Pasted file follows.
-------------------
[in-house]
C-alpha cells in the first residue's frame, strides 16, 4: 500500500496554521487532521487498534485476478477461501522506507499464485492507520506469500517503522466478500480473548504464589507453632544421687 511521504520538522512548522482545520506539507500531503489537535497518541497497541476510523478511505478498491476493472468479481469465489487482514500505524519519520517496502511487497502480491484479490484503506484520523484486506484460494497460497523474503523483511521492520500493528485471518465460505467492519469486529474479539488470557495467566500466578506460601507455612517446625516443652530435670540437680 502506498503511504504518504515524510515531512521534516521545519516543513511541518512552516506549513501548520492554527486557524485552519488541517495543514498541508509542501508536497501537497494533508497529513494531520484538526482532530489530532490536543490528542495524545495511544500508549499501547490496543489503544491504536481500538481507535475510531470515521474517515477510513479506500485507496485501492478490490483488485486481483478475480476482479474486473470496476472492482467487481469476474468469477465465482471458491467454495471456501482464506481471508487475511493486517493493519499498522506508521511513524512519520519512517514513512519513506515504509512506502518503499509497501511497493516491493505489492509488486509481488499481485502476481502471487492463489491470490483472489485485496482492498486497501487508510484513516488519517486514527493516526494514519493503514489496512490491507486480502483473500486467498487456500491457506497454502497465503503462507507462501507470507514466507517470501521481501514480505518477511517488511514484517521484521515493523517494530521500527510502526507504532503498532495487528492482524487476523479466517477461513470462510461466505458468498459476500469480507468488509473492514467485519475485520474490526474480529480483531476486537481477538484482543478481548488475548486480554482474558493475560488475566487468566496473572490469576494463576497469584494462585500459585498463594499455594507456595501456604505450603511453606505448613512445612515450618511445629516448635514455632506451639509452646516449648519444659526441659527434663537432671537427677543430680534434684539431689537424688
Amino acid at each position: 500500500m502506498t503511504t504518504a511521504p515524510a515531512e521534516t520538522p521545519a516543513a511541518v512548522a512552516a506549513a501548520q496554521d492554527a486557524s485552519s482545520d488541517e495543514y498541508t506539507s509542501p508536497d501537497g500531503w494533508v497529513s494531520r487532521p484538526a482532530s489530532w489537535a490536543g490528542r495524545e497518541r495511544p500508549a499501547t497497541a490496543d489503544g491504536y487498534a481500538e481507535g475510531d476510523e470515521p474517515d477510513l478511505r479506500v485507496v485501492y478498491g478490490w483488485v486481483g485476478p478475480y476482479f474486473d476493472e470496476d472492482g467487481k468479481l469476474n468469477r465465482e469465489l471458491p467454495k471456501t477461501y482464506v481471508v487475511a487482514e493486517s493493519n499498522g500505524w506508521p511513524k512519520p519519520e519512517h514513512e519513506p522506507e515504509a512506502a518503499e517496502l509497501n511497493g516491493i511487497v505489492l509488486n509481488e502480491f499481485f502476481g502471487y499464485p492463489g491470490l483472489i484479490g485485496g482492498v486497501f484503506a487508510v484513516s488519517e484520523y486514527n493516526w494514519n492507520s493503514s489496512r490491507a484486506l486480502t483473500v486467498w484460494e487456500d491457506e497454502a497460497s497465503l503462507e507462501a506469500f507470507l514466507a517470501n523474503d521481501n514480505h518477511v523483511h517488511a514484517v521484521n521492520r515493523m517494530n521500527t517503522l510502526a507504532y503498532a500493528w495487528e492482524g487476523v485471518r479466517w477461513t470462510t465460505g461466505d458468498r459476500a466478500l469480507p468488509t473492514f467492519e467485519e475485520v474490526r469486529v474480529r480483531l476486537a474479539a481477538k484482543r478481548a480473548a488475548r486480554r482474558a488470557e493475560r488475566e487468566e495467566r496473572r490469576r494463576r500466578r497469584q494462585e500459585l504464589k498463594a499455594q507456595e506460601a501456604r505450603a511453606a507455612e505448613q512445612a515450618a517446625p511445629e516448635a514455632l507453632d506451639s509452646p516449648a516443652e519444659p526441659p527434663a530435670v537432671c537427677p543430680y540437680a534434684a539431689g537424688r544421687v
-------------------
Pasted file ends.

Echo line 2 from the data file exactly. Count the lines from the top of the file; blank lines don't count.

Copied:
C-alpha cells in the first residue's frame, strides 16, 4: 500500500496554521487532521487498534485476478477461501522506507499464485492507520506469500517503522466478500480473548504464589507453632544421687 511521504520538522512548522482545520506539507500531503489537535497518541497497541476510523478511505478498491476493472468479481469465489487482514500505524519519520517496502511487497502480491484479490484503506484520523484486506484460494497460497523474503523483511521492520500493528485471518465460505467492519469486529474479539488470557495467566500466578506460601507455612517446625516443652530435670540437680 502506498503511504504518504515524510515531512521534516521545519516543513511541518512552516506549513501548520492554527486557524485552519488541517495543514498541508509542501508536497501537497494533508497529513494531520484538526482532530489530532490536543490528542495524545495511544500508549499501547490496543489503544491504536481500538481507535475510531470515521474517515477510513479506500485507496485501492478490490483488485486481483478475480476482479474486473470496476472492482467487481469476474468469477465465482471458491467454495471456501482464506481471508487475511493486517493493519499498522506508521511513524512519520519512517514513512519513506515504509512506502518503499509497501511497493516491493505489492509488486509481488499481485502476481502471487492463489491470490483472489485485496482492498486497501487508510484513516488519517486514527493516526494514519493503514489496512490491507486480502483473500486467498487456500491457506497454502497465503503462507507462501507470507514466507517470501521481501514480505518477511517488511514484517521484521515493523517494530521500527510502526507504532503498532495487528492482524487476523479466517477461513470462510461466505458468498459476500469480507468488509473492514467485519475485520474490526474480529480483531476486537481477538484482543478481548488475548486480554482474558493475560488475566487468566496473572490469576494463576497469584494462585500459585498463594499455594507456595501456604505450603511453606505448613512445612515450618511445629516448635514455632506451639509452646516449648519444659526441659527434663537432671537427677543430680534434684539431689537424688